Pooja comes back from the school with a dejected face. When her parents enquired, they came to know that her friends were making fun of her brownish black tooth. Her parents were wondering how it happened? After a brainstorming session of what happened to that tooth, they remembered that she had a fall a year back and a part of her front tooth had broken.
Pooja did not complain of any pain after a couple of days after that incident. But now, that tooth has turned into a brownish black color. How did it happen?
Such stories are very common and we have heard or witnessed them many times.
This article can throw some light upon what can happen to a broken tooth if left untreated.
Your teeth are the strongest structures in your body. But despite their strength they can still get damaged when there is a fall.
The hard outer layer is the Enamel, underneath your enamel is a soft layer of yellowish tissue called Dentin. It makes up the bulk of your tooth. The most inner layer of your tooth is known as Pulp which actually gives the sensation of cold and hot to the tooth.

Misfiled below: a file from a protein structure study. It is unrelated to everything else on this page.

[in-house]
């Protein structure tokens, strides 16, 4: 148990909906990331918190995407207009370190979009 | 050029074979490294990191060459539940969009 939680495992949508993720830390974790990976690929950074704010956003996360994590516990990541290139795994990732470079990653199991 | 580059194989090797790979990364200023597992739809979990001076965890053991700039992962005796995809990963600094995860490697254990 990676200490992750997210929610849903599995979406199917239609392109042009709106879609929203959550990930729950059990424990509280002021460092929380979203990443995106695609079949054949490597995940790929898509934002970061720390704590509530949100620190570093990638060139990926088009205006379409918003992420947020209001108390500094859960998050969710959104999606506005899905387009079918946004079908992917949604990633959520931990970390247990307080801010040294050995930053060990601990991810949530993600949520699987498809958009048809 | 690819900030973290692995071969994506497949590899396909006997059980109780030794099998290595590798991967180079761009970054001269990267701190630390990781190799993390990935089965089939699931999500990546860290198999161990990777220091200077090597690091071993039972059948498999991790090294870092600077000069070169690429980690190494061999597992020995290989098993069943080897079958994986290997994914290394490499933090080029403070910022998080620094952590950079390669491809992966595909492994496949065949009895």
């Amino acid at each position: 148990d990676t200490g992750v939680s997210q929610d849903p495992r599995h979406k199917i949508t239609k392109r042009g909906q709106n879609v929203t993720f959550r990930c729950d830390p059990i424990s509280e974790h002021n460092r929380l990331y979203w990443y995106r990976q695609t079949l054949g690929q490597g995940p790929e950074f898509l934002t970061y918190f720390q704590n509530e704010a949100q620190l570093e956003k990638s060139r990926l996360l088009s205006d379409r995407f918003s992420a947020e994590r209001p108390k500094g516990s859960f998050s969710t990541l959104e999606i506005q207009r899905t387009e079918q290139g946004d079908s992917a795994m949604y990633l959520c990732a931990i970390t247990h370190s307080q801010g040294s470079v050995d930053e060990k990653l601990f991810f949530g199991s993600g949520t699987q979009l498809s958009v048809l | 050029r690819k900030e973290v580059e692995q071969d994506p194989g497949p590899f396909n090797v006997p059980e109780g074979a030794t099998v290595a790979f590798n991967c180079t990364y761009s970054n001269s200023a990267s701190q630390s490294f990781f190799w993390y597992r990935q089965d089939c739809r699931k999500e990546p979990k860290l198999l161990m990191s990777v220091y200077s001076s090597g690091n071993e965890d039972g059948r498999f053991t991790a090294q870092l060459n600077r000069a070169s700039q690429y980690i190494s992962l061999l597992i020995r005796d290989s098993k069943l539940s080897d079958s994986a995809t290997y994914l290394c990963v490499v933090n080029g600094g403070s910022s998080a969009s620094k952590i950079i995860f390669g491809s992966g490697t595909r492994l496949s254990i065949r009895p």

Any fall can fracture a tooth and it can range from a chip in the hard enamel exterior to complete breakage of an area leaving the dentin and pulp exposed to the outside.
Since, the tooth enamel contains no nerves or blood vessels so enamel loss may not cause pain. When the dentin or pulp is exposed to air/cold water, the tooth hurts. Bacteria can infect exposed pulp over time causing more pain, discoloration of the remaining enamel.
WHY DO TEETH BREAK?
It is usually due to a fall or a hit to the face or mouth.
Teeth can also break due to grinding and clenching habits that may cause enamel to be worn away or fracture off.
If large cavities are not treated, the decay in the teeth can eventually cause breaks, especially in the back teeth.
Finally, old and large fillings that do not properly support the remaining tooth structure can also fracture.